For many the memory of the leisurely Christmas holiday period is now a distant memory and preparations for the start of the academic year are probably consuming every possible minute of the day. In the next week or so ECP lecturers will be welcoming their 2018 cohorts into their classrooms and hopefully this will be the start a stimulating and engaging academic year for all ECP students.

The first term at the ECP Unit at Fundani, will be a busy one where we plan to create multiple opportunities to connect with ECP lecturers and staff in Faculties and departments, but hopefully also with ECP students.

Line-up of some of the activities we will be involved in:

 5 – 9 February – Strategic Review with colleagues from the University of Johannesburg

12 – 28 February – Site visit with all ECP departments (James, Janine and Lynn will visit with departments, meet ECP lecturers and discuss how to support staff to deliver enriched teaching and learning experiences for all ECP students)

March

– Orientation sessions for ECP students (James, Janine and Lynn will offer special workshops for ECP students aimed at helping students understand what an ECP learning pathway is about and how to adjust to this new academic environment)

– ECP Classroom Fika (topic to be announced)

– Reflections of teaching in ECP book – city writing retreat for all aspiring chapter authors (submission of abstracts are due 25 February)

 

2017 in Review: ECP Unit reflects on the year

Dee (Admin Assistant), Janine (Research Assistant), Wooden Colonial man, James (HoD), Lynn (Staff Developer)

On 1 December, staff members of the ECP Unit, Fundani spent the morning reviewing their work for 2017. The primary aims of this session were to create a space for review and reflection of events undertaken and organised by the unit, provide points for commentary on the value, relevance and efficiency of the activities undertaken, attempt to build cohesion among team members and outline concrete and aspirations plans for 2018. After a short team-building activity where staff were given an opportunity to share our personal stories as a way of giving each other a glimpse into our non-professional lives, the main review activities for the day commenced. Each team member presented their ‘activities-profile‘ for the year and then offered a critical and reflective analysis of the strengths and shortcomings of these undertakings. Collectively the team then compile a critical audit of strengthens and opportunities.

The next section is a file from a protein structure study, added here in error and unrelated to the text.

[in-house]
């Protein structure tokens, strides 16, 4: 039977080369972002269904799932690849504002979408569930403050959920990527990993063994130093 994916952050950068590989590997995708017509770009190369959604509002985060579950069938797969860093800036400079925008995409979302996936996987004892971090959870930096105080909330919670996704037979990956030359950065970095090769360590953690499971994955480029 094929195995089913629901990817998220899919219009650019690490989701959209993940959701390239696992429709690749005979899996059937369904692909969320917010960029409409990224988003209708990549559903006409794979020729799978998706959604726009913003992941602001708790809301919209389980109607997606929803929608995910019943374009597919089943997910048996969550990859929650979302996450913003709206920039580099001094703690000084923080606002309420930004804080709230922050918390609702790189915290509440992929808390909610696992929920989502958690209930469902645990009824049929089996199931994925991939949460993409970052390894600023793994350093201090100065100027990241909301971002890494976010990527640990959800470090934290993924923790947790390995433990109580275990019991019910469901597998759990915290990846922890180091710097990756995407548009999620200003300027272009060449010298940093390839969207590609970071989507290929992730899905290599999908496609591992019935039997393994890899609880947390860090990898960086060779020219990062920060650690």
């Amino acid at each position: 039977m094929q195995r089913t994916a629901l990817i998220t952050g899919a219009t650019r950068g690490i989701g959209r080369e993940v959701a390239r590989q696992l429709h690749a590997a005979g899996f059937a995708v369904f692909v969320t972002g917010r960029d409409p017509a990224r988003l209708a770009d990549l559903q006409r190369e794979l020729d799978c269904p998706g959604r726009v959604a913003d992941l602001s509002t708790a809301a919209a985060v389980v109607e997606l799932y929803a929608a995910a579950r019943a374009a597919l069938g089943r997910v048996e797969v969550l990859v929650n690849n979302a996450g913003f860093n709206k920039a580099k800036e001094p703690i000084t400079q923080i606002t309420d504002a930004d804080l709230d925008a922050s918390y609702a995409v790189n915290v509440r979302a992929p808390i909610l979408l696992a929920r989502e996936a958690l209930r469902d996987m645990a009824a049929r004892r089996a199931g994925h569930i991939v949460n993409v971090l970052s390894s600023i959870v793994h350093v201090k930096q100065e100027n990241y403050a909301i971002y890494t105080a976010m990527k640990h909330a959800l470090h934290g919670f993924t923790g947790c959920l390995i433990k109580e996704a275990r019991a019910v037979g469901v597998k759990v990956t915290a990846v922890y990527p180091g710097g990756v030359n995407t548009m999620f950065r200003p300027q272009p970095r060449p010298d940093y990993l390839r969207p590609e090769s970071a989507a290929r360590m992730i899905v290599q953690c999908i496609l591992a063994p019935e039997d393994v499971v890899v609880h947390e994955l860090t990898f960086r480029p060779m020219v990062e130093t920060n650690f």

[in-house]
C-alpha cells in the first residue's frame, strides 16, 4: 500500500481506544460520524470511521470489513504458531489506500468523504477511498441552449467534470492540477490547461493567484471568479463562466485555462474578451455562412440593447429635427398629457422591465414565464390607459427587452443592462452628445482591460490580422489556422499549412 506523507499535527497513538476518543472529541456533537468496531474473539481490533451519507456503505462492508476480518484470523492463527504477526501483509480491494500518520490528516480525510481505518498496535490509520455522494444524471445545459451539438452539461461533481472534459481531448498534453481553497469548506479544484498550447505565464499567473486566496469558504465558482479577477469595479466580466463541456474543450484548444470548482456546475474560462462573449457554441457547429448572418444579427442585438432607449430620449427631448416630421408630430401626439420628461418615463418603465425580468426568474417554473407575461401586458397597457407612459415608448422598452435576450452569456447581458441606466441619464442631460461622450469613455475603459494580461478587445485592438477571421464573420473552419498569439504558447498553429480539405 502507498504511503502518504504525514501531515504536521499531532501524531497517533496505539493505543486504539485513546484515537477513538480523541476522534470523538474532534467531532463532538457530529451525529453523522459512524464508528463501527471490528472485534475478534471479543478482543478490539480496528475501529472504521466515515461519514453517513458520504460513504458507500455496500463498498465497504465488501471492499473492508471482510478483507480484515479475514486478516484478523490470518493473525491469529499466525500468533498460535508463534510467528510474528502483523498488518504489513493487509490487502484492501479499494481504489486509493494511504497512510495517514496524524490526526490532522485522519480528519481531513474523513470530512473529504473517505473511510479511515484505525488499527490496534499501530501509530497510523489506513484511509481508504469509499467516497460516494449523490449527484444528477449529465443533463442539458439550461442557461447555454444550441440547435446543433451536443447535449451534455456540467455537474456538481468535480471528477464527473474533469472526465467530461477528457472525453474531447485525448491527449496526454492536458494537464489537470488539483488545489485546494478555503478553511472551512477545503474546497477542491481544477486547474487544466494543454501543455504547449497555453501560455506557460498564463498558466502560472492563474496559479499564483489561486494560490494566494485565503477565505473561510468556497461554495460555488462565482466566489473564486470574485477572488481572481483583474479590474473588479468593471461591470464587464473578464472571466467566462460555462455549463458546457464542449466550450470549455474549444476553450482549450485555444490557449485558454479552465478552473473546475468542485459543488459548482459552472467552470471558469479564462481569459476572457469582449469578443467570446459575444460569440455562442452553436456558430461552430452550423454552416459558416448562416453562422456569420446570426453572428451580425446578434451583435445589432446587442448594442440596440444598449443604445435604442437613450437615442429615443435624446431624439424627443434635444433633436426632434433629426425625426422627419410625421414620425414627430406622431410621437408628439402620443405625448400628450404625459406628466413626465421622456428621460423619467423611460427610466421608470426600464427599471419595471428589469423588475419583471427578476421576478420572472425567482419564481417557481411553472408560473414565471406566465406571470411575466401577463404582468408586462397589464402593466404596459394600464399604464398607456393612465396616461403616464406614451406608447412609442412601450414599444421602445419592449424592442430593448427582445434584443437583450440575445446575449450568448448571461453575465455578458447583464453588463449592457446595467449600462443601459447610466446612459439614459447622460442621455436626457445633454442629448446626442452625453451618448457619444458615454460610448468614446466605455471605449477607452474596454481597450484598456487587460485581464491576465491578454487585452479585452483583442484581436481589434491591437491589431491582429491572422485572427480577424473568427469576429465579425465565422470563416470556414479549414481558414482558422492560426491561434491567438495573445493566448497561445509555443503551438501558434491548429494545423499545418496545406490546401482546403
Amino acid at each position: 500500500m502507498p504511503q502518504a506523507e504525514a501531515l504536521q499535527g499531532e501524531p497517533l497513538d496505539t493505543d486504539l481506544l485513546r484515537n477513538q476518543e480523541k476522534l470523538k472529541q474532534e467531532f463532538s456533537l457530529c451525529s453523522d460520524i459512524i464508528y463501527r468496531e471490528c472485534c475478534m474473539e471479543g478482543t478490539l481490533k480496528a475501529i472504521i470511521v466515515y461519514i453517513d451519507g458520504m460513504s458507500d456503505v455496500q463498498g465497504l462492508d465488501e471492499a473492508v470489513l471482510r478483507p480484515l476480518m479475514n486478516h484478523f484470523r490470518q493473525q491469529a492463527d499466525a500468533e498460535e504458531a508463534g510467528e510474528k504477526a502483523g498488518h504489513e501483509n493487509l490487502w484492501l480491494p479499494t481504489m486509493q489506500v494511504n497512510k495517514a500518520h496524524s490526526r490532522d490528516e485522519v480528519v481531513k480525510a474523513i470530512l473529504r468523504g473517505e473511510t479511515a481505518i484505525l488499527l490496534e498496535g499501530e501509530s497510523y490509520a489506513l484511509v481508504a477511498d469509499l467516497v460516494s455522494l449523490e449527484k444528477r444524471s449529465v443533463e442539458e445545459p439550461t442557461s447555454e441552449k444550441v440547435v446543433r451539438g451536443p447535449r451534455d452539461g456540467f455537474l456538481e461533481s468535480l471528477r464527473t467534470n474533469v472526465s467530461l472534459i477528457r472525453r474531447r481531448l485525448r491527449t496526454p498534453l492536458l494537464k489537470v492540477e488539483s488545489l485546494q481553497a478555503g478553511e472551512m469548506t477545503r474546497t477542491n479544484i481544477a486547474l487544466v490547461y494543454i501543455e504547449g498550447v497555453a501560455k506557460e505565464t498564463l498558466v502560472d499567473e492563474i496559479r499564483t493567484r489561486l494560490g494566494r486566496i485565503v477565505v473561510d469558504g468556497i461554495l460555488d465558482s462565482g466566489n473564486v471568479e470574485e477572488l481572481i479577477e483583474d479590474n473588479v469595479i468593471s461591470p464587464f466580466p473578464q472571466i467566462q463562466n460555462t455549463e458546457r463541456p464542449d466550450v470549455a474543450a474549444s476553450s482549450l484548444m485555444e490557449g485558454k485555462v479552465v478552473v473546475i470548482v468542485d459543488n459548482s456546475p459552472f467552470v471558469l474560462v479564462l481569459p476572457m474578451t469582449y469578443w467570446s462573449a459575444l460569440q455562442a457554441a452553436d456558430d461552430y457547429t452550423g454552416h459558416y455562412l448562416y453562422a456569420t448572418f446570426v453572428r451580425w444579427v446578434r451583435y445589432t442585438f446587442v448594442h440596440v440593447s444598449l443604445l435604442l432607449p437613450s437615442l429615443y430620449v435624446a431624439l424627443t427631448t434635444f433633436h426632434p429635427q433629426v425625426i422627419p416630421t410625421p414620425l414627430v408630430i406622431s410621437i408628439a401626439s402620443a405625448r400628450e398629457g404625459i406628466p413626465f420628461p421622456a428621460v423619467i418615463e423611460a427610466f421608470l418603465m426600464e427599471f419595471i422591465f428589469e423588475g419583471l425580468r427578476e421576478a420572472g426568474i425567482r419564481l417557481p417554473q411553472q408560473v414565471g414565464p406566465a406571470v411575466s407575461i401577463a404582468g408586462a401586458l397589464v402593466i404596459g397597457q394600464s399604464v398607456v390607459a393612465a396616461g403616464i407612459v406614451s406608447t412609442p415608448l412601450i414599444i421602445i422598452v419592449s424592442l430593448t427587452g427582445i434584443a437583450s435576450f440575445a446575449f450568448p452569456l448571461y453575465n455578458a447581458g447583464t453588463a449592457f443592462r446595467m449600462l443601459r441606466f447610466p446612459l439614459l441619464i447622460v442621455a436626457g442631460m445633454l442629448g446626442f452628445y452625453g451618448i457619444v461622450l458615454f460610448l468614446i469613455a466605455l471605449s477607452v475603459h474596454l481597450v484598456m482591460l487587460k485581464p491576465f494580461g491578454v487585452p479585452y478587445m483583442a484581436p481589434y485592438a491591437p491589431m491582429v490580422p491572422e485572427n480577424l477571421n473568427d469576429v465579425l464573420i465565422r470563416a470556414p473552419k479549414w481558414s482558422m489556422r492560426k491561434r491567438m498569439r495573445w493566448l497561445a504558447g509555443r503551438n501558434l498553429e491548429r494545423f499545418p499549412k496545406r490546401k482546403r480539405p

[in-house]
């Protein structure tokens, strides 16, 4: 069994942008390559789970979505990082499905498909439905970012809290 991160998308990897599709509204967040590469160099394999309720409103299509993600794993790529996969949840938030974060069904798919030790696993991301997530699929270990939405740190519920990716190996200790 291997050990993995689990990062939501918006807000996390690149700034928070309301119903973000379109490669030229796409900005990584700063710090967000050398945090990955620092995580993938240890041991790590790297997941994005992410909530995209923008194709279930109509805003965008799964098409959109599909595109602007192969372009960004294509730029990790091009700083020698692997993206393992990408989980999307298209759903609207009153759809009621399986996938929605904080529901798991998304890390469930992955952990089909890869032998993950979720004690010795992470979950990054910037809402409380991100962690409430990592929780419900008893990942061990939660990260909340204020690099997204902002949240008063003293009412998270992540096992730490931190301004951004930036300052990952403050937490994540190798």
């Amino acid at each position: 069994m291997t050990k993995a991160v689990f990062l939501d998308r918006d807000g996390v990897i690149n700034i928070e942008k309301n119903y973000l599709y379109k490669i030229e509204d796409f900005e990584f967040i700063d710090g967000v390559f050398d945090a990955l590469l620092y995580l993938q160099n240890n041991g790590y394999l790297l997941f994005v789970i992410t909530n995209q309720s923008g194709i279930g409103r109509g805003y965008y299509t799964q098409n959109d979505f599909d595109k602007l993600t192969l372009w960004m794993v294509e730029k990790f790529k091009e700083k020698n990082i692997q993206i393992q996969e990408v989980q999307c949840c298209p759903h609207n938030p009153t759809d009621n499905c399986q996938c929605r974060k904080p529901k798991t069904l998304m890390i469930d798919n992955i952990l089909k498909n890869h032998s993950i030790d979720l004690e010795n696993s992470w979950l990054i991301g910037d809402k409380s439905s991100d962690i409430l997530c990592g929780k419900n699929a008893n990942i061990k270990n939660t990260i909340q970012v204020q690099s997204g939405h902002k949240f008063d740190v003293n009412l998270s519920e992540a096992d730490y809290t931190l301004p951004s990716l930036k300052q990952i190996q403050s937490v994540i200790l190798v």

What we do well
  • events (the unit was able to successfully facilitate and host a variety of different staff development events – ranging from the popular classroom fikas, to the highly successful Regional ECP symposium in August)
  • research project (this is growing area of support, especially through the Action Research Project which currently attracts ECP lecturers in three faculties)